ATB-2012-57-2-02-Todorov, History of Competition Policy in Brazil, 1930–2010

By Francisco Ribeiro Todorov and Marcelo Maciel Torres Filho

As Brazil moved from a highly controlled and concentrated economy to a
freer and more competitive one, the antitrust regime developed. The article
outlines this historical process. We begin by addressing how the first
norms with antitrust-like provisions were created from the 1930s until
1962. We then discuss the difficult operation of the competition authority
(CADE) during the military regime from 1964 to 1985. After examining a
transition period marked by democratization and a new constitutional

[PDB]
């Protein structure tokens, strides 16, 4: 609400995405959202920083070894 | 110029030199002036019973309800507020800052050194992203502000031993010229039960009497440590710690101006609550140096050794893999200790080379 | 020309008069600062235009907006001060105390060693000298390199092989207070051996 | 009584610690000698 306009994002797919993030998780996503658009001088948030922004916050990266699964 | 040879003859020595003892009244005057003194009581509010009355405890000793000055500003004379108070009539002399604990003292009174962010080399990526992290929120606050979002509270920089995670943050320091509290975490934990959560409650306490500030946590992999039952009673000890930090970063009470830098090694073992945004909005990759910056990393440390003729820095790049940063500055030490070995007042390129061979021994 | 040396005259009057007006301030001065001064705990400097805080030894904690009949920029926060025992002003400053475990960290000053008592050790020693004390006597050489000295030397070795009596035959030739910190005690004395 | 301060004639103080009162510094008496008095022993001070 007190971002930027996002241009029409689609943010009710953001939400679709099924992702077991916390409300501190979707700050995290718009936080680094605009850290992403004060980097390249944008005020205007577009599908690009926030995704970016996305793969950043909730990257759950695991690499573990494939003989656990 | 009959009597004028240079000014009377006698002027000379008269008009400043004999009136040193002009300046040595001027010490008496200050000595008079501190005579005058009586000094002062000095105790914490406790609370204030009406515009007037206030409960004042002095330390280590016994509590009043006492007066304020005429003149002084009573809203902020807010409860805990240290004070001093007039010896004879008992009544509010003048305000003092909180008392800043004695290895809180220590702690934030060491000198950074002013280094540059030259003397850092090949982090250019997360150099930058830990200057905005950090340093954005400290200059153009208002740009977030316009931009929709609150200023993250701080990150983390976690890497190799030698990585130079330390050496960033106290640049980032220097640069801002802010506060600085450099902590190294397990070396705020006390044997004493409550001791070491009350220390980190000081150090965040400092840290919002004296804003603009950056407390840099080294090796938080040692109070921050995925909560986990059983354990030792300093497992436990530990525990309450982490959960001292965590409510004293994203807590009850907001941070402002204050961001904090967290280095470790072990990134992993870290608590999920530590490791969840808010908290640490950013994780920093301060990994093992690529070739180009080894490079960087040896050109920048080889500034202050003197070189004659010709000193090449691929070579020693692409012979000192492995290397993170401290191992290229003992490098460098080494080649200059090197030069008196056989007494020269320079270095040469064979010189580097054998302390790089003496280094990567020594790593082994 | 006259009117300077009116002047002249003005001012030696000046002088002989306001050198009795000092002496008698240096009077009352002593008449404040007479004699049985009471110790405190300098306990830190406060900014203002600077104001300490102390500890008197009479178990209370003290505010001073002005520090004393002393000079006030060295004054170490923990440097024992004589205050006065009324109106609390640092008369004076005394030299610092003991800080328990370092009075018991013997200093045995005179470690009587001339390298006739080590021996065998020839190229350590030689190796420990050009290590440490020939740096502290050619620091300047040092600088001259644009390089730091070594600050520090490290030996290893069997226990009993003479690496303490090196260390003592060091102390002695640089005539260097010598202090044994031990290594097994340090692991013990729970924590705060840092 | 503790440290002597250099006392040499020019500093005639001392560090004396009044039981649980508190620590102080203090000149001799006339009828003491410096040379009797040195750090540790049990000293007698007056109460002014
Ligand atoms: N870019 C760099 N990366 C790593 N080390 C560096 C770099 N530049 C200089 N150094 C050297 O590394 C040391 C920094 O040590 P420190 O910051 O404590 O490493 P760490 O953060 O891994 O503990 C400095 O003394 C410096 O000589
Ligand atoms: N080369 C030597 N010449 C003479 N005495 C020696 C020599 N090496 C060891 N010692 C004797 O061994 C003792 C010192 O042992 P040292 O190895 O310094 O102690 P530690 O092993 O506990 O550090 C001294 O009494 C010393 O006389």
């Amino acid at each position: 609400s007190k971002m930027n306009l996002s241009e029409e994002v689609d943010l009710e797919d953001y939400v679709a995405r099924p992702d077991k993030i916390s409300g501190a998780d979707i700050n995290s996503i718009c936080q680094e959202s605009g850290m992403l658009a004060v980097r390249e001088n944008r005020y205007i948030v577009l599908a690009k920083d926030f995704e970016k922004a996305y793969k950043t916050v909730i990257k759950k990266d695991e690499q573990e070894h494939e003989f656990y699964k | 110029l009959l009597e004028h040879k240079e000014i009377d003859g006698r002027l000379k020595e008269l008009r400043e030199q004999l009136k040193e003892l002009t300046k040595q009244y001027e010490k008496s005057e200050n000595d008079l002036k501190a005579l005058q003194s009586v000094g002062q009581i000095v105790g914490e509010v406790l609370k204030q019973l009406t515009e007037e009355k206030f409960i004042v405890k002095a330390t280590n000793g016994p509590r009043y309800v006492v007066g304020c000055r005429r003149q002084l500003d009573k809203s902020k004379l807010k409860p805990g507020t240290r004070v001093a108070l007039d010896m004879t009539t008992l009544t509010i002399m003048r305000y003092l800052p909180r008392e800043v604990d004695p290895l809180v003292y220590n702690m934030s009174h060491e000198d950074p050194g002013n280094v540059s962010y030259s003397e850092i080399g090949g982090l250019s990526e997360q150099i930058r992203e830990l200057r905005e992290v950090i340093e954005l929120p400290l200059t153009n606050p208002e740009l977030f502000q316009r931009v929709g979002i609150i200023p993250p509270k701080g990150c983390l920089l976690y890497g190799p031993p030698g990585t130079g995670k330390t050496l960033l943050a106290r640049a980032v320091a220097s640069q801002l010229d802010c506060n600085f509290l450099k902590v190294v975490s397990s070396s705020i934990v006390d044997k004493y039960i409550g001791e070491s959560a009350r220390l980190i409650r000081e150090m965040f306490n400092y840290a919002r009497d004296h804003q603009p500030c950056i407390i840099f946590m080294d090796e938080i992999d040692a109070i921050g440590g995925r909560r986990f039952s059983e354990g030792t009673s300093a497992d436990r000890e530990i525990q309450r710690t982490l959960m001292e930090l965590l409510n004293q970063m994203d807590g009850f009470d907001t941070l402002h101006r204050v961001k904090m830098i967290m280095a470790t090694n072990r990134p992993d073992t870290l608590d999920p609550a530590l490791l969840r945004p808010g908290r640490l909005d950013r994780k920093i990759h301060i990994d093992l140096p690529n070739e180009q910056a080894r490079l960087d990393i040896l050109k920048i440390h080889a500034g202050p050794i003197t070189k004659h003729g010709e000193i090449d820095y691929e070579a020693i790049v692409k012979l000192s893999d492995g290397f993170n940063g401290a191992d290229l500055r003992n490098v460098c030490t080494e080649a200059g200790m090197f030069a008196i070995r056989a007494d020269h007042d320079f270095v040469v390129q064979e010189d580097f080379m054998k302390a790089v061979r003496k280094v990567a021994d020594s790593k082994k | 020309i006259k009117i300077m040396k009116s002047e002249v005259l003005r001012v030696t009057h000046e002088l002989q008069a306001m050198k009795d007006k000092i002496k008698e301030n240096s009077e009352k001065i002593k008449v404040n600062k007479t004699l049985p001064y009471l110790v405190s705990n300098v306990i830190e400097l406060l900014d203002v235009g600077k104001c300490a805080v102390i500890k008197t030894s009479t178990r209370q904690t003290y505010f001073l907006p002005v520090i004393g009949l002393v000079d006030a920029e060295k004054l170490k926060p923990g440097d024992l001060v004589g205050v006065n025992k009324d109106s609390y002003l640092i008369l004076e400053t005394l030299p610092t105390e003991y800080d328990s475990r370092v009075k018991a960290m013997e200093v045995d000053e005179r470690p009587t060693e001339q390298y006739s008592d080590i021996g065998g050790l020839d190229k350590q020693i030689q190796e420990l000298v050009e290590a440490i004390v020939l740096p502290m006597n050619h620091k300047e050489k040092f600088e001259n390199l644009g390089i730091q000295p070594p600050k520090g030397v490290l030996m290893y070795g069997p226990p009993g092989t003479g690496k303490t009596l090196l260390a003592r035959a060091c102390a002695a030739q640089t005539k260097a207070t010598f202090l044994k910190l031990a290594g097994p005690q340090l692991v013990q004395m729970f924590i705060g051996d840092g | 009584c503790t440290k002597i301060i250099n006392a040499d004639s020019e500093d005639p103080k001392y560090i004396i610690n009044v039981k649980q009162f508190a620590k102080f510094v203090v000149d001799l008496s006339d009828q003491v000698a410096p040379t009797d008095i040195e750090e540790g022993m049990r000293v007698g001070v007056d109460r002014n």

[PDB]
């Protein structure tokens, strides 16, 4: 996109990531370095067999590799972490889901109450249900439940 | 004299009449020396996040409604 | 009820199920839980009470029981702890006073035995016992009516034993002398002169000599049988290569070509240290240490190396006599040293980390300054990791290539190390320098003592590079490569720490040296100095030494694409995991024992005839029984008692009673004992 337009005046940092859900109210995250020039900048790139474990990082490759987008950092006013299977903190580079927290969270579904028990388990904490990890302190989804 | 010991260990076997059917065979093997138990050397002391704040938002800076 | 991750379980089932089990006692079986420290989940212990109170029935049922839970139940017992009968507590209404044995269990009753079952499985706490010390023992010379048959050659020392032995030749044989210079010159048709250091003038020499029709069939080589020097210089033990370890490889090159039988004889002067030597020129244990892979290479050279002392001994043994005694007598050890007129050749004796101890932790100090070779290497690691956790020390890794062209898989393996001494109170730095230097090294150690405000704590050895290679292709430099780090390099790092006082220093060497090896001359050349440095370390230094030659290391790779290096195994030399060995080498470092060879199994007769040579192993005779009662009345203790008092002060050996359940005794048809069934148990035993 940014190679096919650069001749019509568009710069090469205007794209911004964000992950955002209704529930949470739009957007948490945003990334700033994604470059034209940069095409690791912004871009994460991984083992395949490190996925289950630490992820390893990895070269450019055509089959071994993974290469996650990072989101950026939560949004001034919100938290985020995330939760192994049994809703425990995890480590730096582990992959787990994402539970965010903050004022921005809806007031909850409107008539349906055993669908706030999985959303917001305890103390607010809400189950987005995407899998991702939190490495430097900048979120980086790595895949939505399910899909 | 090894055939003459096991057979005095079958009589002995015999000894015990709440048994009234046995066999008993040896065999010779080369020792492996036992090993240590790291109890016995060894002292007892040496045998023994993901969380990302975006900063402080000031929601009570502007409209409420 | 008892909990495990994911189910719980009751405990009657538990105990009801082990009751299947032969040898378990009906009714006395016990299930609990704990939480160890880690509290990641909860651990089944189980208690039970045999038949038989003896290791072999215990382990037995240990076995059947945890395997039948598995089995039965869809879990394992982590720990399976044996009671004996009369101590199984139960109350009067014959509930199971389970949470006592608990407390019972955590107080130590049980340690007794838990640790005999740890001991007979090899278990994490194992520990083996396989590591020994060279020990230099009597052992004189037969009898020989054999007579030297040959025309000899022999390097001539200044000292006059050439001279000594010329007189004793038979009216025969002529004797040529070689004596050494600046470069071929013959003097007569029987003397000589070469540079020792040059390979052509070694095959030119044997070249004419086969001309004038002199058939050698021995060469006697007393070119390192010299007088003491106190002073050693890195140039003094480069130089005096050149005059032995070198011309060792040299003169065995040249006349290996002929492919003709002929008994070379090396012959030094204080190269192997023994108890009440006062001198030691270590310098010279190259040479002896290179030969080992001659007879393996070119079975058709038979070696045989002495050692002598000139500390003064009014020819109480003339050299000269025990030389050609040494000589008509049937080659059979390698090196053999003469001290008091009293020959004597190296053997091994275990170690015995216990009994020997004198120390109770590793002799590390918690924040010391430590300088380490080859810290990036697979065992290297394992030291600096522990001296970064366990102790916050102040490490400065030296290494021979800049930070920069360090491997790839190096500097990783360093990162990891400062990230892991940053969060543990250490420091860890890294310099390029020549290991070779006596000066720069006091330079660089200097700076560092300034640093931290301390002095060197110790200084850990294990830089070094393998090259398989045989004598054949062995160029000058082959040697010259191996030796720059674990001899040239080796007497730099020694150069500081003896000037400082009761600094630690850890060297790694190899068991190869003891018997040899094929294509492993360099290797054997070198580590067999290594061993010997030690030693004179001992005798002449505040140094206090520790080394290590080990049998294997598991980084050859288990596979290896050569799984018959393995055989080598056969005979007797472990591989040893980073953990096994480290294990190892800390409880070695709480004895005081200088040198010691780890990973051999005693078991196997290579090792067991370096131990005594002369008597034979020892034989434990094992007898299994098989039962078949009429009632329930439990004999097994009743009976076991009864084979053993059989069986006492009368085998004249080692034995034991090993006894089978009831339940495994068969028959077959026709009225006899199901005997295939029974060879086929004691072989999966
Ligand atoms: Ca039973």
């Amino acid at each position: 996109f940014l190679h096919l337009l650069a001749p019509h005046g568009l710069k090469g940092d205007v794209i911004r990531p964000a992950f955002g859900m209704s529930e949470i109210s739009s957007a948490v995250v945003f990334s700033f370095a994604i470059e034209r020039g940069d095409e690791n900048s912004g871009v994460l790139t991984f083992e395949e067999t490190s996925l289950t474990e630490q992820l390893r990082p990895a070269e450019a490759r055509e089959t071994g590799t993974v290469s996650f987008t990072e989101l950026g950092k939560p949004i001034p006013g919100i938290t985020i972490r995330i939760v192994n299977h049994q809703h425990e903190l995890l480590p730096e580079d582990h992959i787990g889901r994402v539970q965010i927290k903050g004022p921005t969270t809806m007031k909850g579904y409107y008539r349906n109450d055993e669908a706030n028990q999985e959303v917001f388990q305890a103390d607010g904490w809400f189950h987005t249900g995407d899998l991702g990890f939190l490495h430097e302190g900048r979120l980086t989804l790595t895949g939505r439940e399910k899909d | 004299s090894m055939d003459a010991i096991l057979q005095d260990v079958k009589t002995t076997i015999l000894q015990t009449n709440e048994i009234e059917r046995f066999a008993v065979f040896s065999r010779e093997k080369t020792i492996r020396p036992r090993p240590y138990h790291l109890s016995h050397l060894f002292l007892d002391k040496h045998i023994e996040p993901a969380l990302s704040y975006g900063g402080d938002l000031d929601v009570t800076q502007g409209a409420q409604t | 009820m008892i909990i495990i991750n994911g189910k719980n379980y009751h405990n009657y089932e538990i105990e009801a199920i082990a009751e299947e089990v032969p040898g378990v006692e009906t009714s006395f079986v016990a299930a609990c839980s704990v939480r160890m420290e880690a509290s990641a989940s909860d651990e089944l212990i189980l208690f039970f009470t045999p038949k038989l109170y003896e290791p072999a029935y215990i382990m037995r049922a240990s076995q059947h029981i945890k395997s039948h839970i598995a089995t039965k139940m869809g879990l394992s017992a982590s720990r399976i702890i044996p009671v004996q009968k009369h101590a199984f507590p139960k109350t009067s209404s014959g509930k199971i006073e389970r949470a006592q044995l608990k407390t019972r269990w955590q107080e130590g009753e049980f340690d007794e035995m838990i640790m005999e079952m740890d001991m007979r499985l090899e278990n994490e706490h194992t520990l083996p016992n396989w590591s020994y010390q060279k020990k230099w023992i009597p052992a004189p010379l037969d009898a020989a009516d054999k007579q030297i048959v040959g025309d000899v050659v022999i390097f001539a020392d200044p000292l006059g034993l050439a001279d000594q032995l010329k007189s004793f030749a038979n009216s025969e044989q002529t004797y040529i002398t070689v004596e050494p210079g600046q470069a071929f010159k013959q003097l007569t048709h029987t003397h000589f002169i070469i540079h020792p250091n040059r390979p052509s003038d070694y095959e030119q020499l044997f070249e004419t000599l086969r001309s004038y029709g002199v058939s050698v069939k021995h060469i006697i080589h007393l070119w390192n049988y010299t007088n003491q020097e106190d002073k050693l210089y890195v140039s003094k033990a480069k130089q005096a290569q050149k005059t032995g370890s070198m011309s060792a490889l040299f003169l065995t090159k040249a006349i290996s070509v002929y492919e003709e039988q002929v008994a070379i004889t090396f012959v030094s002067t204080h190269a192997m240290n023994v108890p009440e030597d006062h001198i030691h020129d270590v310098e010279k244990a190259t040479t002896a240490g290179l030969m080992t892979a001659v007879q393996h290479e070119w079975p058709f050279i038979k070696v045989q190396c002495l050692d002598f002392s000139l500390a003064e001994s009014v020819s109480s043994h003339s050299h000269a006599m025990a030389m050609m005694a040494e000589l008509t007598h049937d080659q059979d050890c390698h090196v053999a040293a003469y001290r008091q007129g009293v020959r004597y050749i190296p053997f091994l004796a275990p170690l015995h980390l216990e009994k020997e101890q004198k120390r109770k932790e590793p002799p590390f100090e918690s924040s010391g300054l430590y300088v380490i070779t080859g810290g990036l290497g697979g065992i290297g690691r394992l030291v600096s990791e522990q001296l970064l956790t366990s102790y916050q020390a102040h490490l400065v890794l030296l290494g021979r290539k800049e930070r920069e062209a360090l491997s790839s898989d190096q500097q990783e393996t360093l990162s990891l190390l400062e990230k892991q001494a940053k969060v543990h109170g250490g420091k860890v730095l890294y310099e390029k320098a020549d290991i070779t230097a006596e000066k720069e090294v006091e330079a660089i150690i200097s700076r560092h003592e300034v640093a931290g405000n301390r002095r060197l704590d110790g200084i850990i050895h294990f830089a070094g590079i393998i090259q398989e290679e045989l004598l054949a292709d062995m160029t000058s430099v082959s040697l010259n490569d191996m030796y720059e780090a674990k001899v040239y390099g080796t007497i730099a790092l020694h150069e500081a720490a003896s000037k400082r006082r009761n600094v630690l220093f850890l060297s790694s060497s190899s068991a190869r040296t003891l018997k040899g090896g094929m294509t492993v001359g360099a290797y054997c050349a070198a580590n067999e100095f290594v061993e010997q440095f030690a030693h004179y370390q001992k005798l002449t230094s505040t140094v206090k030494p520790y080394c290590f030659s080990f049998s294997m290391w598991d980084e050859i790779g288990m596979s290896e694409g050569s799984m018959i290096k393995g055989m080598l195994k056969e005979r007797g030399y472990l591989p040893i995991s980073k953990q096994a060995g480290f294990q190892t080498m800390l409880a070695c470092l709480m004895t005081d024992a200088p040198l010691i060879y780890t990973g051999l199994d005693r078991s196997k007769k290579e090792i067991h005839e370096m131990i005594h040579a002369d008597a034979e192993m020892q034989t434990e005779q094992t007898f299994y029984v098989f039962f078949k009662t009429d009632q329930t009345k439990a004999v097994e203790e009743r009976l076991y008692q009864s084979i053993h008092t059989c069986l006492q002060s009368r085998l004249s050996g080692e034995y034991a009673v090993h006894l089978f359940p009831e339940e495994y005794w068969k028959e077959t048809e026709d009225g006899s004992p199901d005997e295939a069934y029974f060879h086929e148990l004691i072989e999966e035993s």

order, we correlate the market-oriented reforms of the 1990s with what
became the first antitrust statute to be effectively implemented. We then
present the more well-known history of this 1994 statute: the initial focus
on merger control and the subsequent shift toward cartel enforcement.
The article concludes by examining the main challenges facing the Brazilian
competition authorities today, including the implementation of the
new antitrust statute passed in December 2011.

Antitrust, Competition, History, Brazil, Industrialization, Development, Institutions, Liberalization, Brazilian Competition Commission, Conselho Administrativo de Defesa Econômica—CADE.

Francisco Ribeiro Todorov is a Partner, Trench, Rossi e Watanabe Advogados, associated with Baker & McKenzie International, Swiss Verein.

Marcelo Maciel Torres Filho is a LL.M. Candidate (2012), Stanford Law School.